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Massachusetts Democrats cancel state convention, endorse Markey for Senate

The Massachusetts Democratic Party announced Monday it plans to cancel the 2020 state nominating convention because of the COVID-19 pandemic and will give Senator Ed Markey the state party's endorsement going into the September 1 primary. The party also agreed that Joe Kennedy III would reach the 15% threshold necessary to appear on the ballot.

"While it is unfortunate that the current circumstances do not allow for our annual gathering of Democrats, this is the right decision for the Party to make," Gus Bickford, Massachusetts Democratic Party chair, said in a statement. He added that "while these changes require that we not hold a convention this year, they do not mean that Democratic activism has slowed."

Democratic Party officials tell CBS News they explored alternatives before moving forward with their decision.

According to the statement, both the Markey and Kennedy campaigns agreed that Markey would win the convention and earn the endorsement of the state party. State party rules dictate that candidates must receive 15% of the vote from delegates to appear on the primary ballot, and the candidate with the majority of support earns the endorsement of the party.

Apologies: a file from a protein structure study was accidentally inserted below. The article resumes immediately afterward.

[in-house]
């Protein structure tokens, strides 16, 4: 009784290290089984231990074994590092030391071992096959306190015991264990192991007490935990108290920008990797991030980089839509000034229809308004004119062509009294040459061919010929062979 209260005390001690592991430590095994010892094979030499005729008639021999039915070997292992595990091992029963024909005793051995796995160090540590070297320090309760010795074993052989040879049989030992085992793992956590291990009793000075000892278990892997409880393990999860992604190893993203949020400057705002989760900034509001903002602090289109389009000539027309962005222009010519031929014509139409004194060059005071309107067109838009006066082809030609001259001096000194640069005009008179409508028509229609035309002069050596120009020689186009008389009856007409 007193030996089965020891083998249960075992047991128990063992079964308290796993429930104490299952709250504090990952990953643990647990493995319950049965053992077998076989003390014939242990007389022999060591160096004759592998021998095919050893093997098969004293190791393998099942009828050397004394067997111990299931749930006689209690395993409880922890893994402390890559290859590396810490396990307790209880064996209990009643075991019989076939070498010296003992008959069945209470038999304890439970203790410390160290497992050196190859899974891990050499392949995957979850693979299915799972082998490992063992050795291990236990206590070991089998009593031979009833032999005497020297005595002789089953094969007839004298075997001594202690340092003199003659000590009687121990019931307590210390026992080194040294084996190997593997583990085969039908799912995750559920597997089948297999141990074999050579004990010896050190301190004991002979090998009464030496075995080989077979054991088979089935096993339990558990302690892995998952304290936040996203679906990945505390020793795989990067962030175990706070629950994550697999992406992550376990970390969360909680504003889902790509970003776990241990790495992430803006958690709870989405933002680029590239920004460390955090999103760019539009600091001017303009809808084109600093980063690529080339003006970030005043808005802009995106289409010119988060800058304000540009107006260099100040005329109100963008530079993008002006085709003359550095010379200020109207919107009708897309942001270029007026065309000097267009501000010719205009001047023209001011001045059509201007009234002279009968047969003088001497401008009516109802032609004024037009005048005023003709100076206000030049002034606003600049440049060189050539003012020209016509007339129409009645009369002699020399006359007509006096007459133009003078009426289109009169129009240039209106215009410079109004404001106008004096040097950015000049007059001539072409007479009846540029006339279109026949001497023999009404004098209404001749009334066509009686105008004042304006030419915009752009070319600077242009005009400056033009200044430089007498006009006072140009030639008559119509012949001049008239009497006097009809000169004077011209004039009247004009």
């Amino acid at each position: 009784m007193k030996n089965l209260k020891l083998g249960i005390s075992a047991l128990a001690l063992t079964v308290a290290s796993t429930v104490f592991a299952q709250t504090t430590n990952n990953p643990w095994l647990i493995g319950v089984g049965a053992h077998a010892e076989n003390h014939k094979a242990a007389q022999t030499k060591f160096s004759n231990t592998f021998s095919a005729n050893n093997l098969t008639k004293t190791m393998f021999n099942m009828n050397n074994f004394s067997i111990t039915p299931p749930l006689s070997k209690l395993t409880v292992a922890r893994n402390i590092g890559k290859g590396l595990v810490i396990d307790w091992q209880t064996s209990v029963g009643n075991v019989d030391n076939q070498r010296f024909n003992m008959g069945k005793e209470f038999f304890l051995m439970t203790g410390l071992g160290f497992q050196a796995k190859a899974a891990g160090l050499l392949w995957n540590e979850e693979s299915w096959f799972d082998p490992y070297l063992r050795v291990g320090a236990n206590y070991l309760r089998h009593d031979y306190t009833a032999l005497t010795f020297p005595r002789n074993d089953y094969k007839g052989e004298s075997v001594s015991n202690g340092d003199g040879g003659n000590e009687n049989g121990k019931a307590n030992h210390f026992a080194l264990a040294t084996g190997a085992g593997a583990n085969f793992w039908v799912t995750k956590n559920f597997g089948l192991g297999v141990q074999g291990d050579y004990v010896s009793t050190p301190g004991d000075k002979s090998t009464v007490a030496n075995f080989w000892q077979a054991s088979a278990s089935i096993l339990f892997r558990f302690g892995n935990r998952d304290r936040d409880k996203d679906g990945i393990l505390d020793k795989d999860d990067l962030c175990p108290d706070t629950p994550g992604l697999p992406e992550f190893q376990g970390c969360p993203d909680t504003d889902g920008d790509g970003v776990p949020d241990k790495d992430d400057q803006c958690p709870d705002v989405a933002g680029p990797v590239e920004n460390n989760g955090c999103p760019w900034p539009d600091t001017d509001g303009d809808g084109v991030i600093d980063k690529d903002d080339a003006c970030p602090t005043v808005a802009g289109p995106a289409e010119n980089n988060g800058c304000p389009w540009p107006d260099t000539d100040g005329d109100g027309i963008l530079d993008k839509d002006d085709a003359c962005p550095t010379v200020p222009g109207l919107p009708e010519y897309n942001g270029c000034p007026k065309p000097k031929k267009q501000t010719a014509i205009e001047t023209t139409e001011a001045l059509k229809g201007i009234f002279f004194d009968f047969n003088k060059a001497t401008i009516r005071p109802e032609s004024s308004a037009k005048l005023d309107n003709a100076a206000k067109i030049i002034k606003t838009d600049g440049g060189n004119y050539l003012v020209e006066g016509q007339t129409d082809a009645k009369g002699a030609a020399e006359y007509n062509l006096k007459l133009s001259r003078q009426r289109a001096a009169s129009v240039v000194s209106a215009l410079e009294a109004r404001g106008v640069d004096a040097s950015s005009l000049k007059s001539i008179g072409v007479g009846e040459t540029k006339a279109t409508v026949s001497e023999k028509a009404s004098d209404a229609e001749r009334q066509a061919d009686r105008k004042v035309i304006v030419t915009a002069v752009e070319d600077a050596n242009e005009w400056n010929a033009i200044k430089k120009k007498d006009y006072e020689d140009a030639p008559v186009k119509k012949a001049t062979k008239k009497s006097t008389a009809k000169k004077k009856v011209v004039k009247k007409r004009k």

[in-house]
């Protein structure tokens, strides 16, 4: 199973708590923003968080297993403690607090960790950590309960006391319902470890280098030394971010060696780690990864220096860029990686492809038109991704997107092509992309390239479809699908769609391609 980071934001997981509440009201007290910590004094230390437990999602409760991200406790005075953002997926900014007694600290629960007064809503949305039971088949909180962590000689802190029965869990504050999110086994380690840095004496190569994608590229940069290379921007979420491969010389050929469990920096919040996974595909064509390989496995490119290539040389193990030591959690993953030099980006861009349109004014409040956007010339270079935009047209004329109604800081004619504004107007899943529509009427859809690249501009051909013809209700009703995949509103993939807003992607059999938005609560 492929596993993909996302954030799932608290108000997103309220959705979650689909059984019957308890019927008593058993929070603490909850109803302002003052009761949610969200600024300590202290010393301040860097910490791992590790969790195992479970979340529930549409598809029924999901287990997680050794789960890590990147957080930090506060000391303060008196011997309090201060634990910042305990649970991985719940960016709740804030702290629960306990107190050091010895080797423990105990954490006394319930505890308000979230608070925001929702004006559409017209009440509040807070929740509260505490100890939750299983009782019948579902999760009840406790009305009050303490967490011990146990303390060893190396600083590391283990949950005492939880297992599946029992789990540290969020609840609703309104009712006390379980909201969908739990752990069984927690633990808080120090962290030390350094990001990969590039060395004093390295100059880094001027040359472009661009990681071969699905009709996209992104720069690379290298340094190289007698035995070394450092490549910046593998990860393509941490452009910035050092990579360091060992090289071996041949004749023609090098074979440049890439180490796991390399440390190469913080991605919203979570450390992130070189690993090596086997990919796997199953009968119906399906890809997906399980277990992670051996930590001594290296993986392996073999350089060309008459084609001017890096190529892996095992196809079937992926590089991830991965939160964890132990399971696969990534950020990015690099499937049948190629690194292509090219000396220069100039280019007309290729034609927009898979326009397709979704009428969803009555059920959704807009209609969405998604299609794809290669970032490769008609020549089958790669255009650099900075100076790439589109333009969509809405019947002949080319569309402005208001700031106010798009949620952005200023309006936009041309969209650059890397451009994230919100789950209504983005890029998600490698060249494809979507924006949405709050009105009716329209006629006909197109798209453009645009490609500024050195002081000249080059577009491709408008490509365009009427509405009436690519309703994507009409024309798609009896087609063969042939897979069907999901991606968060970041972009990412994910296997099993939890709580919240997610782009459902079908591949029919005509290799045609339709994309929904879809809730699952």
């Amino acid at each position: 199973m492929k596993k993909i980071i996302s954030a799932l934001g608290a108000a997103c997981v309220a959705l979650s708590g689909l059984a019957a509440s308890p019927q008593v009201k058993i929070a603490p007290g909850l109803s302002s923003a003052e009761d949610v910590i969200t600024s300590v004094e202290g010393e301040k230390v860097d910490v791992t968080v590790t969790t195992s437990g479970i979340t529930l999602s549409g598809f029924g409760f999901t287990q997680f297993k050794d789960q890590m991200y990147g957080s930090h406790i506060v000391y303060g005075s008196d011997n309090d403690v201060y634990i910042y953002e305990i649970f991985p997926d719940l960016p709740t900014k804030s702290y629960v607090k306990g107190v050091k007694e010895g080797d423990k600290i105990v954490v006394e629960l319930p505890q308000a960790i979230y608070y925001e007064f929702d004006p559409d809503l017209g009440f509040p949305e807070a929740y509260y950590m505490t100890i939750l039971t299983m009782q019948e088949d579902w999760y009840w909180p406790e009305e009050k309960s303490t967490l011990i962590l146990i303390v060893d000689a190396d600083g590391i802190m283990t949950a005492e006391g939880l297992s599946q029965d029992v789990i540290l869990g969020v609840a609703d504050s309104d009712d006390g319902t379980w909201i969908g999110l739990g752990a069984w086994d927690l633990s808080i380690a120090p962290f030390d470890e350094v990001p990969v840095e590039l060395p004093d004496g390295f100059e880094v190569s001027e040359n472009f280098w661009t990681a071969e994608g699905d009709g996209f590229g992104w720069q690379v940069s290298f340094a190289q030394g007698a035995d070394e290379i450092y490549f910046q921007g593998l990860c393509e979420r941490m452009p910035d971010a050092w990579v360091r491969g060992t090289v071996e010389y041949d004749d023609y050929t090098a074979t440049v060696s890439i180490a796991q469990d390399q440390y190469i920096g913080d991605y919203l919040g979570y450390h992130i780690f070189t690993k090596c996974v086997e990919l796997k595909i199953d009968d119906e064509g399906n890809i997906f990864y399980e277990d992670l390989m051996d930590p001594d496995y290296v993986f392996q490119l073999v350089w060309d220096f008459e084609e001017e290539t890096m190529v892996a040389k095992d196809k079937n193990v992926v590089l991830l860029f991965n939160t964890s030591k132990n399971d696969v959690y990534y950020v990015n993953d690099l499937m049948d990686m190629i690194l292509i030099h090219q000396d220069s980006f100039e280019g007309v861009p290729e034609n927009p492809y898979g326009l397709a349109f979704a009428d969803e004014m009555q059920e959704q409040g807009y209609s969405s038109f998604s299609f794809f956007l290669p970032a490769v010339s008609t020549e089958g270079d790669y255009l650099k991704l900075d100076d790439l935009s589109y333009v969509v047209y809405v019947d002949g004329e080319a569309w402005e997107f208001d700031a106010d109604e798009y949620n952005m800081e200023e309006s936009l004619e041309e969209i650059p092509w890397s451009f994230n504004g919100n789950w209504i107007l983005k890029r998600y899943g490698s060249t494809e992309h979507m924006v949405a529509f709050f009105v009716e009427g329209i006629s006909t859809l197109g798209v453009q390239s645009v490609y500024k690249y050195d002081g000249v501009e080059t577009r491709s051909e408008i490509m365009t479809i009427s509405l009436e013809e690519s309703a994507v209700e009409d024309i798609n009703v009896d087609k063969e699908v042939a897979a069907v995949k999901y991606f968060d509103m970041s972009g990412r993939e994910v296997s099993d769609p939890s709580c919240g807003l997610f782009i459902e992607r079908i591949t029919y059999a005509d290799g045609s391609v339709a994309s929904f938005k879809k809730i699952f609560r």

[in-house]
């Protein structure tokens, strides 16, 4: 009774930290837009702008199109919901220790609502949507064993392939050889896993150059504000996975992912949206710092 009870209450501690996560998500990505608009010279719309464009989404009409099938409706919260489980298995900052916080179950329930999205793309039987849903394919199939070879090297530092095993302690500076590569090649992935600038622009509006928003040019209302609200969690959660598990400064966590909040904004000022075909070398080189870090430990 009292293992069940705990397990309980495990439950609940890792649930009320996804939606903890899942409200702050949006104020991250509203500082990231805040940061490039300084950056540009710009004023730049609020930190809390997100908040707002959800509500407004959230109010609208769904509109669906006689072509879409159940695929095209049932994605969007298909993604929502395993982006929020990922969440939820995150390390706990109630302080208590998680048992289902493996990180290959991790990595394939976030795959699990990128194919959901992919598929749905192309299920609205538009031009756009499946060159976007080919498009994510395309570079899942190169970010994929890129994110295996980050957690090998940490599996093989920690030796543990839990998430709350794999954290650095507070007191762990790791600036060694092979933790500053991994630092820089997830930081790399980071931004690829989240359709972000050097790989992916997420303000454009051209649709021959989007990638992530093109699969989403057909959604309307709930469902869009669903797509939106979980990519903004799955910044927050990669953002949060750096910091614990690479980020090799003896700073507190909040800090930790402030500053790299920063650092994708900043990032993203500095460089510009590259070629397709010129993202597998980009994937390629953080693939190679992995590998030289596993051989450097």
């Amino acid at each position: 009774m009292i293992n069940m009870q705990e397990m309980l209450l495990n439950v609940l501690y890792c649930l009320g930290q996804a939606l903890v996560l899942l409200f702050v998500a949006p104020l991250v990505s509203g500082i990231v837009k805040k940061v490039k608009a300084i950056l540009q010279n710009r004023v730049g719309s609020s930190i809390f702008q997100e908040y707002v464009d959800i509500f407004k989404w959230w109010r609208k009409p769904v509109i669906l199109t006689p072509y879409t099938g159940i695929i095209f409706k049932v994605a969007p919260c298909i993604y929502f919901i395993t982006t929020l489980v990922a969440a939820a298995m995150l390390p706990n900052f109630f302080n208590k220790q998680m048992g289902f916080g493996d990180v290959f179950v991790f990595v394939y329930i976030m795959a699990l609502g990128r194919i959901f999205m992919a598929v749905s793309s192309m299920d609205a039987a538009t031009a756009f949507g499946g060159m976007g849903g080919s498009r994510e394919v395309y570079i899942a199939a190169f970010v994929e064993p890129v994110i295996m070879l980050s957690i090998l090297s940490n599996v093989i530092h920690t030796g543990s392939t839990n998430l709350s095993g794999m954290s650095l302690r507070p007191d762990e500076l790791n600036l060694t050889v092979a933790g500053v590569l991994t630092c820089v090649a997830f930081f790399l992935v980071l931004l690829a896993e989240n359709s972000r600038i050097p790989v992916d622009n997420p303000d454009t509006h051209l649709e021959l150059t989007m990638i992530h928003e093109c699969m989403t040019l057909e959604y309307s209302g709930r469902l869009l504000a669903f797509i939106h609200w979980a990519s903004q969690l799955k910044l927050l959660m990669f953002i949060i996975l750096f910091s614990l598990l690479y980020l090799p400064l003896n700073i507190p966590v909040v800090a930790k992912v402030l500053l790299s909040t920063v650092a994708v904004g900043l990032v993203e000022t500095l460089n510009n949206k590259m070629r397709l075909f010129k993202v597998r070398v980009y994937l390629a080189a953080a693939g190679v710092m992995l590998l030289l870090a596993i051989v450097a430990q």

The Massachusetts Democratic Party Committee will finalize the move at a virtual meeting on April 4. 

Over 100 caucuses to choose delegates to the state convention in Massachusetts started in February and were scheduled to continue through the end of March, but the party announced earlier this month that it would temporarily suspend the events in response to the coronavirus concerns. Now, those caucuses are canceled pending the state committee's decision.

In the caucuses that did take place, Markey won over 70% of the delegates at stake, according to his campaign. The incumbent cultivated grassroots support in the caucuses to propel him to the endorsement. 

"The health and safety of the people of Massachusetts is the top priority for Ed Markey," Markey's campaign manager, John Walsh, said in a statement. "We continue to build and grow our grassroots campaign friend-to-friend and neighbor-to-neighbor when we can't do it face-to-face," he added.

Kennedy tweeted that the party had made "the right decision" because health and safety comes first. 

Massachusetts is just one of the many states that has begun announcing changes to state party processes to select candidates as well as delegates to the national convention. 

The move was first reported by Politico

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